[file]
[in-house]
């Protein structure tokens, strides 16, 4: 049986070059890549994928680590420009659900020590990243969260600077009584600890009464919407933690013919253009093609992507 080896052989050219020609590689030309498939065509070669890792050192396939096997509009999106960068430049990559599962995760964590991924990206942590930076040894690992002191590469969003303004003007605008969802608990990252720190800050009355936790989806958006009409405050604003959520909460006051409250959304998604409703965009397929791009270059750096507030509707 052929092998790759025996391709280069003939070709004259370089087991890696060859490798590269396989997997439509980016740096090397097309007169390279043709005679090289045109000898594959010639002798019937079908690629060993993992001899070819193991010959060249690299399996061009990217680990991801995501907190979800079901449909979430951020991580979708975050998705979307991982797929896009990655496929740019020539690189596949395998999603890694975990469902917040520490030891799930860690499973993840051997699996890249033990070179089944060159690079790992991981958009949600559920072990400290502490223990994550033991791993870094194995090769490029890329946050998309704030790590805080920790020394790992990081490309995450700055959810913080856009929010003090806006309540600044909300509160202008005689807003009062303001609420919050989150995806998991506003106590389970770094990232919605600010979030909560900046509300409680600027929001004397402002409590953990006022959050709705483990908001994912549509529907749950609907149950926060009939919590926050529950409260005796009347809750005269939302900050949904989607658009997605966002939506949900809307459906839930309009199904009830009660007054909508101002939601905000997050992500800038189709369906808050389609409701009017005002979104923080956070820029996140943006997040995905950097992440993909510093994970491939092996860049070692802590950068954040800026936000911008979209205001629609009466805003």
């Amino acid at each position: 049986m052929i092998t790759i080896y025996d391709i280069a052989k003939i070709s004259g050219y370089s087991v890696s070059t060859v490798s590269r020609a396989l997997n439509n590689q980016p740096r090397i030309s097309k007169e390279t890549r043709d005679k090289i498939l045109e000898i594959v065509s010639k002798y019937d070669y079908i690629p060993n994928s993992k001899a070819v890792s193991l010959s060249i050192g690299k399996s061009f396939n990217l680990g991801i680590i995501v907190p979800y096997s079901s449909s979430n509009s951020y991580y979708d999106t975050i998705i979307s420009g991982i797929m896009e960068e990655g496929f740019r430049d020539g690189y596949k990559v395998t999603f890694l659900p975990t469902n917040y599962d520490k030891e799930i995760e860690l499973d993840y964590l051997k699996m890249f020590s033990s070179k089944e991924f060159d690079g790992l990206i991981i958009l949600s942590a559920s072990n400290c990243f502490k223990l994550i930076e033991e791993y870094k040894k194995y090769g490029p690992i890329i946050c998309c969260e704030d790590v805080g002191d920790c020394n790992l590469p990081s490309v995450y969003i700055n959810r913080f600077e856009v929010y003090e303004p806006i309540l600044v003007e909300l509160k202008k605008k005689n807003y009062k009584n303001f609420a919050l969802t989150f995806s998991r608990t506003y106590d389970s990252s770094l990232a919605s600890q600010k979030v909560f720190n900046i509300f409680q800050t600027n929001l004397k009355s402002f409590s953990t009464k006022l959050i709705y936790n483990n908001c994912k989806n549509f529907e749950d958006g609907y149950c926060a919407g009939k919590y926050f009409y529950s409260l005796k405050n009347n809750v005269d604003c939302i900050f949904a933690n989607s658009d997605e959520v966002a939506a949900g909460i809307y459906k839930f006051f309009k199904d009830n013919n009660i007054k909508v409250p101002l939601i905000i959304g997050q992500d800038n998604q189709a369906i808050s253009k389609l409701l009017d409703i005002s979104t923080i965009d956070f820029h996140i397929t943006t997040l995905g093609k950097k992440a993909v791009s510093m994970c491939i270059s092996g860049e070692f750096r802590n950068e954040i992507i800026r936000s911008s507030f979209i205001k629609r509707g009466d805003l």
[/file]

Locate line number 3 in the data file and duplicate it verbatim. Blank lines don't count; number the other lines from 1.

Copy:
């Amino acid at each position: 049986m052929i092998t790759i080896y025996d391709i280069a052989k003939i070709s004259g050219y370089s087991v890696s070059t060859v490798s590269r020609a396989l997997n439509n590689q980016p740096r090397i030309s097309k007169e390279t890549r043709d005679k090289i498939l045109e000898i594959v065509s010639k002798y019937d070669y079908i690629p060993n994928s993992k001899a070819v890792s193991l010959s060249i050192g690299k399996s061009f396939n990217l680990g991801i680590i995501v907190p979800y096997s079901s449909s979430n509009s951020y991580y979708d999106t975050i998705i979307s420009g991982i797929m896009e960068e990655g496929f740019r430049d020539g690189y596949k990559v395998t999603f890694l659900p975990t469902n917040y599962d520490k030891e799930i995760e860690l499973d993840y964590l051997k699996m890249f020590s033990s070179k089944e991924f060159d690079g790992l990206i991981i958009l949600s942590a559920s072990n400290c990243f502490k223990l994550i930076e033991e791993y870094k040894k194995y090769g490029p690992i890329i946050c998309c969260e704030d790590v805080g002191d920790c020394n790992l590469p990081s490309v995450y969003i700055n959810r913080f600077e856009v929010y003090e303004p806006i309540l600044v003007e909300l509160k202008k605008k005689n807003y009062k009584n303001f609420a919050l969802t989150f995806s998991r608990t506003y106590d389970s990252s770094l990232a919605s600890q600010k979030v909560f720190n900046i509300f409680q800050t600027n929001l004397k009355s402002f409590s953990t009464k006022l959050i709705y936790n483990n908001c994912k989806n549509f529907e749950d958006g609907y149950c926060a919407g009939k919590y926050f009409y529950s409260l005796k405050n009347n809750v005269d604003c939302i900050f949904a933690n989607s658009d997605e959520v966002a939506a949900g909460i809307y459906k839930f006051f309009k199904d009830n013919n009660i007054k909508v409250p101002l939601i905000i959304g997050q992500d800038n998604q189709a369906i808050s253009k389609l409701l009017d409703i005002s979104t923080i965009d956070f820029h996140i397929t943006t997040l995905g093609k950097k992440a993909v791009s510093m994970c491939i270059s092996g860049e070692f750096r802590n950068e954040i992507i800026r936000s911008s507030f979209i205001k629609r509707g009466d805003l």